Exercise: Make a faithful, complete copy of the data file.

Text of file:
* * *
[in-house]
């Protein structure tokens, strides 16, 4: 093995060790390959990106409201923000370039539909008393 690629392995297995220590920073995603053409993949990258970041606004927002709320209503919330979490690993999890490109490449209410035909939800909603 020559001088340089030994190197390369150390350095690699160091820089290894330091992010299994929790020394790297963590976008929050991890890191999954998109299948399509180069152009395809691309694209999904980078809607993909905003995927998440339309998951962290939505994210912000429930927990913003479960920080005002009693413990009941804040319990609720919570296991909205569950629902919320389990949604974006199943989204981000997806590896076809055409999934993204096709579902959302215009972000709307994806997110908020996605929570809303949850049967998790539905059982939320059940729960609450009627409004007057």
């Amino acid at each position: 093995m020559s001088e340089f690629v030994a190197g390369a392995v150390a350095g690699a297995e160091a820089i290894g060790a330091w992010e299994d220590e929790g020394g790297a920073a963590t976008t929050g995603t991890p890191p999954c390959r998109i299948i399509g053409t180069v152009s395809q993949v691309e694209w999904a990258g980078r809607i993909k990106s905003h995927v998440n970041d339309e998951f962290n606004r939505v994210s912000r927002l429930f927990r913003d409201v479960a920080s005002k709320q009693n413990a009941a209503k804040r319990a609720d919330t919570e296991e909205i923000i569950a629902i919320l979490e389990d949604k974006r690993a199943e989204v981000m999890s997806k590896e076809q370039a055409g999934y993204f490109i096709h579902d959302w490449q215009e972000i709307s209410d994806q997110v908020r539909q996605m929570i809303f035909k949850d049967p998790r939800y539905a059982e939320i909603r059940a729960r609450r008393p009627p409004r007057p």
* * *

[in-house]
């Protein structure tokens, strides 16, 4: 093995060790390959990106409201923000370039539909008393 690629392995297995220590920073995603053409993949990258970041606004927002709320209503919330979490690993999890490109490449209410035909939800909603 020559001088340089030994190197390369150390350095690699160091820089290894330091992010299994929790020394790297963590976008929050991890890191999954998109299948399509180069152009395809691309694209999904980078809607993909905003995927998440339309998951962290939505994210912000429930927990913003479960920080005002009693413990009941804040319990609720919570296991909205569950629902919320389990949604974006199943989204981000997806590896076809055409999934993204096709579902959302215009972000709307994806997110908020996605929570809303949850049967998790539905059982939320059940729960609450009627409004007057």
């Amino acid at each position: 093995m020559s001088e340089f690629v030994a190197g390369a392995v150390a350095g690699a297995e160091a820089i290894g060790a330091w992010e299994d220590e929790g020394g790297a920073a963590t976008t929050g995603t991890p890191p999954c390959r998109i299948i399509g053409t180069v152009s395809q993949v691309e694209w999904a990258g980078r809607i993909k990106s905003h995927v998440n970041d339309e998951f962290n606004r939505v994210s912000r927002l429930f927990r913003d409201v479960a920080s005002k709320q009693n413990a009941a209503k804040r319990a609720d919330t919570e296991e909205i923000i569950a629902i919320l979490e389990d949604k974006r690993a199943e989204v981000m999890s997806k590896e076809q370039a055409g999934y993204f490109i096709h579902d959302w490449q215009e972000i709307s209410d994806q997110v908020r539909q996605m929570i809303f035909k949850d049967p998790r939800y539905a059982e939320i909603r059940a729960r609450r008393p009627p409004r007057p």